Digital photography has revolutionised the way we view ourselves, each other and our environment. The use of automated cameras (including camera traps) in particular has provided remarkable opportunities for biological research. Although mostly used for recreational purposes, the development of user-friendly, versatile auto-focus digital single lens reflex (DSLR) cameras allows researchers to collect large numbers of high quality images at relatively little cost.
Image from the Canon PowerShot camera with CHDK script ‘Motion Detect Plus’. The thistle flower being visited by ♀ honeybee Apis mellifera L.
Pollinators have fascinated ecologists for decades, and they have traditionally been monitored by on-site human observations. This can be a time-consuming enterprise and – more importantly – species identification and recordings of behaviour have to be registered at the time of observation. This has two complications:
While writing notes, or recording them electronically, the observer cannot continue focusing on the animal or behaviour in question.
Such data then have to be transcribed, with the risk of making transcription errors.
Bringing Monitoring into the 21st Century
Although on-site human observations have predominated, today’s widespread availability of digital monitoring equipment has enabled unique data on flower visitors to be collected. In my research, I have used a time-efficient automated procedure for monitoring flower-visiting animals – namely foraging bumblebees visiting focal white clovers and honeybees visiting thistles.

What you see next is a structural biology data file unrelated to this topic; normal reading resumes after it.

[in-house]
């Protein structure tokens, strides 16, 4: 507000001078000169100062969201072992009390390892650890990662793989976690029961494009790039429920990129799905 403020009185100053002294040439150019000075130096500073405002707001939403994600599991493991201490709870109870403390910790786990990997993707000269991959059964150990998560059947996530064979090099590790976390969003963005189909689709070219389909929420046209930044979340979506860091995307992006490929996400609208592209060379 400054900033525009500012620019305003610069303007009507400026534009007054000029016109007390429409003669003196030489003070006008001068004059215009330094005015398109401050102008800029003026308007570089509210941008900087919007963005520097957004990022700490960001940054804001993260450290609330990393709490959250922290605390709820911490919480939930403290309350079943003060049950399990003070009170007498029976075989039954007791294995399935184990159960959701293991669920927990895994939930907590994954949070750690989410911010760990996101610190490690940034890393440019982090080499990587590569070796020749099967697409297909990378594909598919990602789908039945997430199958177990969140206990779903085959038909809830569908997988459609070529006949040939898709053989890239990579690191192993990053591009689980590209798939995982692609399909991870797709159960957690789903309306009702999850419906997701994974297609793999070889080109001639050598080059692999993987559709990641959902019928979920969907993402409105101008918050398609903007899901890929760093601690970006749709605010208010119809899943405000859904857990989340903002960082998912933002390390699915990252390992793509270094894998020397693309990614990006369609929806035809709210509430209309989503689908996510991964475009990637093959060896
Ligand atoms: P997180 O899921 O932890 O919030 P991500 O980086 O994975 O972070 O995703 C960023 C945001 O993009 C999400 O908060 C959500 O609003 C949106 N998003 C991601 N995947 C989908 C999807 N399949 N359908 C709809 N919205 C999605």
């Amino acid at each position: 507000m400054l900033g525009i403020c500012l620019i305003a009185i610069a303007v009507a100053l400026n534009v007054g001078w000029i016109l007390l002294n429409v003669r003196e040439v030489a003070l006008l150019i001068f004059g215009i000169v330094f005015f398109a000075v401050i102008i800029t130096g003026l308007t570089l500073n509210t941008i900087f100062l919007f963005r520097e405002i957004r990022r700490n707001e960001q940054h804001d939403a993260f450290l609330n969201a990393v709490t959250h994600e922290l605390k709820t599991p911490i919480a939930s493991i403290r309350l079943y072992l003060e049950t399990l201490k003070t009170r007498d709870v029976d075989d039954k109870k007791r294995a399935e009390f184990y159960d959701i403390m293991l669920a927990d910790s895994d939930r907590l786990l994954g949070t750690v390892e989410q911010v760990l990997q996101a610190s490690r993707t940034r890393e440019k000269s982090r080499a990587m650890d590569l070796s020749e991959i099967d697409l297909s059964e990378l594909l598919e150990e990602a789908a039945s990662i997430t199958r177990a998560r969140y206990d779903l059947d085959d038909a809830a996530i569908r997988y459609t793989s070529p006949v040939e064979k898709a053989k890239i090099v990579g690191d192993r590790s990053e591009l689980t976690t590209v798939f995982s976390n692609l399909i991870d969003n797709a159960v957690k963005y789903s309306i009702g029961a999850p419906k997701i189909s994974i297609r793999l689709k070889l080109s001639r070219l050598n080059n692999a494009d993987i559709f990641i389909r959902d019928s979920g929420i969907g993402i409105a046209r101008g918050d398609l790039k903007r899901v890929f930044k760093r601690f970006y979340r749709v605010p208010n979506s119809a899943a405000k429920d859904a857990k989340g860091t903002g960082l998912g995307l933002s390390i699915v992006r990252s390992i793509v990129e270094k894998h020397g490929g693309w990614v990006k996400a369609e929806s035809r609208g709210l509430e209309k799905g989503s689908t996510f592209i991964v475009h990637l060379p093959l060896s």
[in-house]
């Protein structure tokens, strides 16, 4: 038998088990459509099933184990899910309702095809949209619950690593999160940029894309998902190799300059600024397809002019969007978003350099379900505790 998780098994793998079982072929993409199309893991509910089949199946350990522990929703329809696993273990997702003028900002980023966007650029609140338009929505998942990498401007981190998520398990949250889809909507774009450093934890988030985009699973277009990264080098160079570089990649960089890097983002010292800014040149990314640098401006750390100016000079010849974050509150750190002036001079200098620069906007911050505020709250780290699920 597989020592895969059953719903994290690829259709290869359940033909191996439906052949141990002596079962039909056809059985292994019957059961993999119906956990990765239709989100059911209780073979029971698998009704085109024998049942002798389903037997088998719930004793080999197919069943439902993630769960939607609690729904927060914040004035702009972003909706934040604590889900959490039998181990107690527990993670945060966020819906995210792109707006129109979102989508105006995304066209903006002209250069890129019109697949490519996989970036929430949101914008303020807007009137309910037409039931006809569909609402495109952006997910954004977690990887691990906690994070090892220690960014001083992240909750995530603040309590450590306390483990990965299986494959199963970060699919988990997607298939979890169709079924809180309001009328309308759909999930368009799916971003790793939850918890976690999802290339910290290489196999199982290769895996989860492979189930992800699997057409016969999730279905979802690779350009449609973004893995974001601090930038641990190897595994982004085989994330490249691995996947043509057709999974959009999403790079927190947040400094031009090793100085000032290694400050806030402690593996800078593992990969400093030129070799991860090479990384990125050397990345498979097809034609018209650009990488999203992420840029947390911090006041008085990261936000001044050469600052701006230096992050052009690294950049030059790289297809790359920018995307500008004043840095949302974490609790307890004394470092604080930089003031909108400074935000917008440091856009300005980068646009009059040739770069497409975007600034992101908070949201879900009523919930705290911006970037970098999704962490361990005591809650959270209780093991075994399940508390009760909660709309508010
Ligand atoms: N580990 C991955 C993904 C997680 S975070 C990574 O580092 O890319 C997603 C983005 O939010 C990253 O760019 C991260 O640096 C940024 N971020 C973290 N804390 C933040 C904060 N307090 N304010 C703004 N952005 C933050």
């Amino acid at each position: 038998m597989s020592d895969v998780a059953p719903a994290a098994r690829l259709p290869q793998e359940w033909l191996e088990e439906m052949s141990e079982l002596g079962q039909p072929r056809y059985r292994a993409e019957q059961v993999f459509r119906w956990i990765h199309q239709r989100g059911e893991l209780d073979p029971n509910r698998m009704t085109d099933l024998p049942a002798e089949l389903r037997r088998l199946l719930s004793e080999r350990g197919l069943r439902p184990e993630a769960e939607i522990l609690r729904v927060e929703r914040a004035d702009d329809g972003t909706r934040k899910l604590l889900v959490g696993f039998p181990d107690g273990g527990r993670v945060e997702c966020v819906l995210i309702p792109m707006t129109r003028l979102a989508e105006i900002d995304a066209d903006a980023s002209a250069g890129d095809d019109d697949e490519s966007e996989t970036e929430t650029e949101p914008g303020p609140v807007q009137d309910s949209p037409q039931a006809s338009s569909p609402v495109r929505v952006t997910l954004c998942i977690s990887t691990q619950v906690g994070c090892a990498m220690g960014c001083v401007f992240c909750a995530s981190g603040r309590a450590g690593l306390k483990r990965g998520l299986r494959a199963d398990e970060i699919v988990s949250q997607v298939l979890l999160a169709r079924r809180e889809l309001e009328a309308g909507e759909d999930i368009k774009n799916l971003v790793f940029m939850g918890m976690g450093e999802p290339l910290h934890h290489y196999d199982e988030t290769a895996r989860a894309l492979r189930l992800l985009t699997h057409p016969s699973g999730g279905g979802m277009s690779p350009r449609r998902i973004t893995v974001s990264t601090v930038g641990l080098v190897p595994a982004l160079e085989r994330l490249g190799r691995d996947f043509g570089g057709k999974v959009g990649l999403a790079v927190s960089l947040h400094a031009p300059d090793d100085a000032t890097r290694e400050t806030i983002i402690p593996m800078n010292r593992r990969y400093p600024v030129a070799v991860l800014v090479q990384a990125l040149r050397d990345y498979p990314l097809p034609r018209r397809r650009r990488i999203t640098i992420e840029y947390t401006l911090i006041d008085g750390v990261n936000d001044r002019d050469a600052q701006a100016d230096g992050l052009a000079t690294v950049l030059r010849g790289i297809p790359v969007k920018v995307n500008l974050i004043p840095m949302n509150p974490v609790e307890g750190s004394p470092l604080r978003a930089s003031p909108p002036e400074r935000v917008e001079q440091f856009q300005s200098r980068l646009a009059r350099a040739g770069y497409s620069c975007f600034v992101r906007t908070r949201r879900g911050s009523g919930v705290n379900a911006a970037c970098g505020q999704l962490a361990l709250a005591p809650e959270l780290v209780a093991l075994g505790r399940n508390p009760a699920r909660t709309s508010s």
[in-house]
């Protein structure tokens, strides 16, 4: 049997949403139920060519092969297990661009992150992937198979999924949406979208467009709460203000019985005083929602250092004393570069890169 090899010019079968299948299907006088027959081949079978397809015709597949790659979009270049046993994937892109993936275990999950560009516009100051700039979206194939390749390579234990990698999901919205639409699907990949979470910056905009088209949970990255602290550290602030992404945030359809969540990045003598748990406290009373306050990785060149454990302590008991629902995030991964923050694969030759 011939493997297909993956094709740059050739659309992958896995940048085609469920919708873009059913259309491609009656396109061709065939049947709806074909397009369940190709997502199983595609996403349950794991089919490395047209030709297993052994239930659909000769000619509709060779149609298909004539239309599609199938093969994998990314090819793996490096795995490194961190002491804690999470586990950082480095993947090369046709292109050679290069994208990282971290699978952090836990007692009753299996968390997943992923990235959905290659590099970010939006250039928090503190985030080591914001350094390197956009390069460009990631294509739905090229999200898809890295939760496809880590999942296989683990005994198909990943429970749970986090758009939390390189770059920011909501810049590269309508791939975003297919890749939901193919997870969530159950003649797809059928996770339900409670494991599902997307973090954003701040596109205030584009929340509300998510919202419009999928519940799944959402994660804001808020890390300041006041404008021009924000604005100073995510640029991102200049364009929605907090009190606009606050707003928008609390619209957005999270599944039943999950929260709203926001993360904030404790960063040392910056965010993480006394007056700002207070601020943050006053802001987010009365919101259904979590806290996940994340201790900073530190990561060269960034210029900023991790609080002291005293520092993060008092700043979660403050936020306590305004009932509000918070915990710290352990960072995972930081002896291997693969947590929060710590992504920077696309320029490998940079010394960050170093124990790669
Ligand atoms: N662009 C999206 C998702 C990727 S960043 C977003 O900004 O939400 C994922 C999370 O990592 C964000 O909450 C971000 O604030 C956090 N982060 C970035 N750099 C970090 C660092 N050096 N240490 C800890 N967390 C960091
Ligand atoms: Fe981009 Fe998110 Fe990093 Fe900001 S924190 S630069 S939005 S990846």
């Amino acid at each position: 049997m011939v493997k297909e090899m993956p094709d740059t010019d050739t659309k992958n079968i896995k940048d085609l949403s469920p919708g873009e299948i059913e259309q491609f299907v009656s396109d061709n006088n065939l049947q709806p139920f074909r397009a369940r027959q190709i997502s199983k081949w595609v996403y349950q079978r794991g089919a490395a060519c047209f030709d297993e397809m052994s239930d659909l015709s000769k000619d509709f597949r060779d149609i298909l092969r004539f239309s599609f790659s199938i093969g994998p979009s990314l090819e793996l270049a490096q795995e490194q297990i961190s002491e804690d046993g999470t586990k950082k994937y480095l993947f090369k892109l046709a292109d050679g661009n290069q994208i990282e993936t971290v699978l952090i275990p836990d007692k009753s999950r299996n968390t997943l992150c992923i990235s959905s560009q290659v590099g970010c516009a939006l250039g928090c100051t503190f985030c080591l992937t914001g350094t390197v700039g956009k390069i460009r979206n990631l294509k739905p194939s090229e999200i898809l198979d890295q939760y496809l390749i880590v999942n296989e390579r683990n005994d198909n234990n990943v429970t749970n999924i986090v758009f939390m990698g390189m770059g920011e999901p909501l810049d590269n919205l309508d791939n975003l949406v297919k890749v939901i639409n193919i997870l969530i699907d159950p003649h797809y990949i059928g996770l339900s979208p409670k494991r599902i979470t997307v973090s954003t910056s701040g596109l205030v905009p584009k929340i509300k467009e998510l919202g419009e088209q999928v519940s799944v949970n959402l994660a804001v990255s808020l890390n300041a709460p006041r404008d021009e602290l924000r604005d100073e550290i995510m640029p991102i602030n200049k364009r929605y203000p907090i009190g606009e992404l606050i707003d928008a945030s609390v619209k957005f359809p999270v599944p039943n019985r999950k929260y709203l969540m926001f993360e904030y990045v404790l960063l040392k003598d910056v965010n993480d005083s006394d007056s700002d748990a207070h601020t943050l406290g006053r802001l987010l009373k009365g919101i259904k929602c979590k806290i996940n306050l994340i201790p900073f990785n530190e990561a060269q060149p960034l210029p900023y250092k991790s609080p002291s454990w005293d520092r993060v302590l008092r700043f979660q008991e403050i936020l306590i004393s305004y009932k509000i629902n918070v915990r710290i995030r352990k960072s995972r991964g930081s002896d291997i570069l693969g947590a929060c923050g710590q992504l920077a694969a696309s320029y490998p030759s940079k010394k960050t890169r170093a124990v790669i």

Today is 10th National Wildlife Day. As we have done for a few awareness days this year (Bats, Biodiversity and Bees so far) we are marking the day by highlighting some of our favourite Methodsin Ecology and Evolution articles on the subject. Obviously ‘wildlife’ is a pretty big topic, so we have narrowed our focus (slightly) to monitoring wildlife (with one or two additional papers that we didn’t want to leave out).
This list is certainly not exhaustive and there are many more wonderful articles on these topics in the journal. You can see more of them on the Wiley Online Library.